These pages are for any worker covered by the Health and Safety at Work Act. This could be persons in full or part-time, temporary or permanent employment, charity workers and those who are mobile or home workers.
Within the workplace many employees have a primary role, which may also be covered in this (key roles) section of the website (HR Manager, Line manager etc), however, those that have these roles are also individuals and as such may have a dual role within the Management Standards approach.
You may be asked to become involved in the Management Standards process, or something that is equivalent to it. It will be useful therefore, if you have some familiarity of both the process (and the steps within it) and the six Management Standards themselves. The states described within the Management Standards represent good practice as far as the prevention of stress is concerned. Your organisation is probably working towards the desirable work characteristics as defined in the Standards themselves.
The second step in the process is for the organisation to collect data to allow a description as to how problems may be manifest within it or part of it. This may be through surveys and questionnaires or similar methods where individual data are combined to give an organisational level picture. Clearly, the more respondents that complete a survey the more accurate and reliable will be the results. At stage three, it is usual to get focus groups or other forums, to take these data and discuss their validity and importance, to actual and current problems on the ground as participants see them.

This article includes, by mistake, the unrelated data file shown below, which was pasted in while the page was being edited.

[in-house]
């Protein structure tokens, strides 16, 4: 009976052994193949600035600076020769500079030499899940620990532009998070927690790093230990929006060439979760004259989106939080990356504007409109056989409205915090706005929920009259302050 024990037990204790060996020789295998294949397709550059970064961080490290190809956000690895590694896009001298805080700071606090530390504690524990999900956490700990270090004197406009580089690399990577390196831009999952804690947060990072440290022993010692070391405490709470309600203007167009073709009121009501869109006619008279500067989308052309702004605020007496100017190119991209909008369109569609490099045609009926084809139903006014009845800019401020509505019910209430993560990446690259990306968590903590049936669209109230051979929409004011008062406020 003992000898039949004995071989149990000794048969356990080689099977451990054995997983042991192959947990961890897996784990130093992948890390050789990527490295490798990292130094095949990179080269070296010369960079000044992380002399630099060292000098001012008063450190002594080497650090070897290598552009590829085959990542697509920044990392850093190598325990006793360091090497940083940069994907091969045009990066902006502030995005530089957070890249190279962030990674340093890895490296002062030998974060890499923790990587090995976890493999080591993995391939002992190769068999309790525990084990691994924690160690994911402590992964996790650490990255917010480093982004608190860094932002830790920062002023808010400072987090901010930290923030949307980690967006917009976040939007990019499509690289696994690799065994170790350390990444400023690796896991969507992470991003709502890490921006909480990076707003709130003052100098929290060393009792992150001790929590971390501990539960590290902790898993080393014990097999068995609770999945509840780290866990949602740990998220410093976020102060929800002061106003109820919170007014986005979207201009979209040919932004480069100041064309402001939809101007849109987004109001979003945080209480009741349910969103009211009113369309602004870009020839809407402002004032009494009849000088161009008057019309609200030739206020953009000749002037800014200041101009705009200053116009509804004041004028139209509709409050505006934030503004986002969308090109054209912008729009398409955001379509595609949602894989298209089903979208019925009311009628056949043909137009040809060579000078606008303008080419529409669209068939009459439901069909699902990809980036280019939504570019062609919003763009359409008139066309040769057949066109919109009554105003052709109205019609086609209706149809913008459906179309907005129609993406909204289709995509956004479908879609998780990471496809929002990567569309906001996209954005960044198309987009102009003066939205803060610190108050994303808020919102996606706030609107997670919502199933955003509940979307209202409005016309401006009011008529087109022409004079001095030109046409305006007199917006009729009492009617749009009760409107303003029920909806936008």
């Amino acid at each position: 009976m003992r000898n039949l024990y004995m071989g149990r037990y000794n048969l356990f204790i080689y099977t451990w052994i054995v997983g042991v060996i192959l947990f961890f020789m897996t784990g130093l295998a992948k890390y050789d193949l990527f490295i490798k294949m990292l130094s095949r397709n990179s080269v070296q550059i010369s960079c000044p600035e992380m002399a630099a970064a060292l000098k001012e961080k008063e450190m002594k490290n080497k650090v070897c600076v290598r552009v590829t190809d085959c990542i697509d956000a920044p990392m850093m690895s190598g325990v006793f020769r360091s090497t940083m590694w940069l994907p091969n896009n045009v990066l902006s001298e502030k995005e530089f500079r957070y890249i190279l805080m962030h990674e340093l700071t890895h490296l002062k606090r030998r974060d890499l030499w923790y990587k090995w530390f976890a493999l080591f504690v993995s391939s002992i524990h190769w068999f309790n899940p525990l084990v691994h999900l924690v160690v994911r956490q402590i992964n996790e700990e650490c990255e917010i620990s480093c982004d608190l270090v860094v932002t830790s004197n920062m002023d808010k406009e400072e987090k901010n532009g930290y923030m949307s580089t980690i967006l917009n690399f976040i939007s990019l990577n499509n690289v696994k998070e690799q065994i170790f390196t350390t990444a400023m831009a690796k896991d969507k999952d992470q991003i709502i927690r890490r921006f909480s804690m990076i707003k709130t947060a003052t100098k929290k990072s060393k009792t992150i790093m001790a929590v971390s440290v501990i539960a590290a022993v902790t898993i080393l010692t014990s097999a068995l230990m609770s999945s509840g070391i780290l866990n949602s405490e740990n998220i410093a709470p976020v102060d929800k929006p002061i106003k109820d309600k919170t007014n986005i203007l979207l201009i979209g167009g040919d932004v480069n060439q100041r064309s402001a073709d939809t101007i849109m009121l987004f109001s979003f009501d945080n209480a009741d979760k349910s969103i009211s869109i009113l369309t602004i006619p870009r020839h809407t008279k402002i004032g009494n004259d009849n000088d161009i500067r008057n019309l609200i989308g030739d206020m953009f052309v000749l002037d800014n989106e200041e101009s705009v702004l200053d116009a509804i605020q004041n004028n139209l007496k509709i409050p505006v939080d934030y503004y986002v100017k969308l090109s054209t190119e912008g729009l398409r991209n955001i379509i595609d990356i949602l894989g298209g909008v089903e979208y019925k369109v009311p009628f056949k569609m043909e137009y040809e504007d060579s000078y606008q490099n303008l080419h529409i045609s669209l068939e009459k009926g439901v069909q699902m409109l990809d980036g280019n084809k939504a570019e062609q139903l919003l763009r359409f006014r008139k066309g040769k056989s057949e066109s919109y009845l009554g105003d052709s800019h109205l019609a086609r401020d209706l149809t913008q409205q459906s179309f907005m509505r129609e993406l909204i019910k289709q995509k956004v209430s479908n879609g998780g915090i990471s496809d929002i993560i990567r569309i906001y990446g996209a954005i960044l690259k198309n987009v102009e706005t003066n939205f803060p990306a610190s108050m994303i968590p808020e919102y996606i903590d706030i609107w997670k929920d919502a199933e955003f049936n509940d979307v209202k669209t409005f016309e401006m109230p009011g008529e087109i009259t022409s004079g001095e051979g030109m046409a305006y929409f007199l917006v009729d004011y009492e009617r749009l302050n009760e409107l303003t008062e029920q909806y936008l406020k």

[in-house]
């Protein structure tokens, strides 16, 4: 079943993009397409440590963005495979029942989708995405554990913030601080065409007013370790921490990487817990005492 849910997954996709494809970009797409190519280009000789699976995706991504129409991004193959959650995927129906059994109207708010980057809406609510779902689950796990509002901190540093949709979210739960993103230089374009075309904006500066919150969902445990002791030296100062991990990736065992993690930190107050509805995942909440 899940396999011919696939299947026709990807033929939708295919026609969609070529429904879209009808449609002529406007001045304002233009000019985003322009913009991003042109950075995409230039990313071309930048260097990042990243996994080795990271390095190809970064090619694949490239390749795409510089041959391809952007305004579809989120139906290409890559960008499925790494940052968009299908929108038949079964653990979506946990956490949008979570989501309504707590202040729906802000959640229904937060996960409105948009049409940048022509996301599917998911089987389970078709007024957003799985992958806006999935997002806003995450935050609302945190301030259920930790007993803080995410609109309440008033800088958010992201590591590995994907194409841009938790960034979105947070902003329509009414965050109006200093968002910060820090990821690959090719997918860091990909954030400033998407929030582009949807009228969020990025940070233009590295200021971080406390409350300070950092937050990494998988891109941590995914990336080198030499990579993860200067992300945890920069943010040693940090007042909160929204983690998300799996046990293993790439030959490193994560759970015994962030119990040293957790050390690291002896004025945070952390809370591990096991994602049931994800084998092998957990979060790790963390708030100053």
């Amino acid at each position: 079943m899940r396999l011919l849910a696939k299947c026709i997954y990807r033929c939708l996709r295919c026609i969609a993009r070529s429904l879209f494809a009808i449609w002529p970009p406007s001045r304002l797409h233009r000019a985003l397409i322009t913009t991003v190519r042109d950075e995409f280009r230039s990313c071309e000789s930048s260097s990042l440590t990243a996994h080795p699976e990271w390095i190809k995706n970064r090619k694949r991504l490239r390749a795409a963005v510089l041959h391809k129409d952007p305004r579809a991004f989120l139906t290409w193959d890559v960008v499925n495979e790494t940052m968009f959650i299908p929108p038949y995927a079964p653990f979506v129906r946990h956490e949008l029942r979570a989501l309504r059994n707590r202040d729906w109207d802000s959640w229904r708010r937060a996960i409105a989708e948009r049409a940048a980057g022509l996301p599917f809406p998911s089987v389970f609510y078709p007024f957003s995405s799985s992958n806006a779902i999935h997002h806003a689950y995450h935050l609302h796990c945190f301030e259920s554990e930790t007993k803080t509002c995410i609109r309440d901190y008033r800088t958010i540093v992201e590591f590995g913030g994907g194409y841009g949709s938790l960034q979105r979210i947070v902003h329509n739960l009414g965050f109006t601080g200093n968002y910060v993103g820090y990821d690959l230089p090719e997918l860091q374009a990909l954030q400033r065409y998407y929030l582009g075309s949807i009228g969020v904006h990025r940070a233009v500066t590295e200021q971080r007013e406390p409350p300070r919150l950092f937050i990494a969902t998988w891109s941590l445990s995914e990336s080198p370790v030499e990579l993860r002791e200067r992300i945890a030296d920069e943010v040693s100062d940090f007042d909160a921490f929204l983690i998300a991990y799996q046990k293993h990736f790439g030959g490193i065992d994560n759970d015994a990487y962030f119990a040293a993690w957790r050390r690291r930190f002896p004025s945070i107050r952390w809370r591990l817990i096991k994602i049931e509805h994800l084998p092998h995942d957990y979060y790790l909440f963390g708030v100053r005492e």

Individual employee participation at this stage is critical – both in problem definition and working towards possible solutions. This is your opportunity to make your views known, with your work colleagues, in what should be a comfortable and non-confrontational environment. You will be encouraged by the chair of the focus group to develop this material into an action plan that can help address the problems previously identified in the light of your specific and local knowledge. Remember, those closest to the particular aspects of sub-optimal work and work systems design are in the best position to say what needs to be corrected – again this is your opportunity to have a big impact on what is decided upon and what improvements are implemented.
Once interventions have been put in place you will also want to be part of the process that decides how successful they have been and what further changes may be necessary. Interventions usually don’t need to be expensive or time consuming to put into place and there are often learning points that can be used elsewhere in the organisation.